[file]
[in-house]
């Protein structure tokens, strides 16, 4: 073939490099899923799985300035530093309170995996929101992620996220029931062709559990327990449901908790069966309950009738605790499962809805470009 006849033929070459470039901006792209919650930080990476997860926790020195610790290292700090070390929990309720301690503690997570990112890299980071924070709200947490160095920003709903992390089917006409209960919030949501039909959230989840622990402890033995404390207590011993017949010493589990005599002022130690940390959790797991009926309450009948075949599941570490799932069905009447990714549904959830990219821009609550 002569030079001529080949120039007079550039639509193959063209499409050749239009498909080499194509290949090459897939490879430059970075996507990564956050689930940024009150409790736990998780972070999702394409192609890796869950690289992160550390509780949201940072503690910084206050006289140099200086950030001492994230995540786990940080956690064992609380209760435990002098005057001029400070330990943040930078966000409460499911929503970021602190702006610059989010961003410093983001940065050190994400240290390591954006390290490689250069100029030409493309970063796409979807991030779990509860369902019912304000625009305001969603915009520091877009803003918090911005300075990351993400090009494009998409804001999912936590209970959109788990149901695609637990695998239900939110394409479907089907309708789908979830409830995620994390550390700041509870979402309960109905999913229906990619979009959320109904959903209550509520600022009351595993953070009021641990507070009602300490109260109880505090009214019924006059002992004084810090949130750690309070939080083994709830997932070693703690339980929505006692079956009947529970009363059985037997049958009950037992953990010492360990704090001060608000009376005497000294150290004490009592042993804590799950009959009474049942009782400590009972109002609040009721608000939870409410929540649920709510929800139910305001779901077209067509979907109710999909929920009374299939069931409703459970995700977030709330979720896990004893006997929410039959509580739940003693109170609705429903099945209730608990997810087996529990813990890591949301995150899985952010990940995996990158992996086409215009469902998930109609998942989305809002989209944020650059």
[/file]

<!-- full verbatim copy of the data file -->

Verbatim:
[in-house]
């Protein structure tokens, strides 16, 4: 073939490099899923799985300035530093309170995996929101992620996220029931062709559990327990449901908790069966309950009738605790499962809805470009 006849033929070459470039901006792209919650930080990476997860926790020195610790290292700090070390929990309720301690503690997570990112890299980071924070709200947490160095920003709903992390089917006409209960919030949501039909959230989840622990402890033995404390207590011993017949010493589990005599002022130690940390959790797991009926309450009948075949599941570490799932069905009447990714549904959830990219821009609550 002569030079001529080949120039007079550039639509193959063209499409050749239009498909080499194509290949090459897939490879430059970075996507990564956050689930940024009150409790736990998780972070999702394409192609890796869950690289992160550390509780949201940072503690910084206050006289140099200086950030001492994230995540786990940080956690064992609380209760435990002098005057001029400070330990943040930078966000409460499911929503970021602190702006610059989010961003410093983001940065050190994400240290390591954006390290490689250069100029030409493309970063796409979807991030779990509860369902019912304000625009305001969603915009520091877009803003918090911005300075990351993400090009494009998409804001999912936590209970959109788990149901695609637990695998239900939110394409479907089907309708789908979830409830995620994390550390700041509870979402309960109905999913229906990619979009959320109904959903209550509520600022009351595993953070009021641990507070009602300490109260109880505090009214019924006059002992004084810090949130750690309070939080083994709830997932070693703690339980929505006692079956009947529970009363059985037997049958009950037992953990010492360990704090001060608000009376005497000294150290004490009592042993804590799950009959009474049942009782400590009972109002609040009721608000939870409410929540649920709510929800139910305001779901077209067509979907109710999909929920009374299939069931409703459970995700977030709330979720896990004893006997929410039959509580739940003693109170609705429903099945209730608990997810087996529990813990890591949301995150899985952010990940995996990158992996086409215009469902998930109609998942989305809002989209944020650059």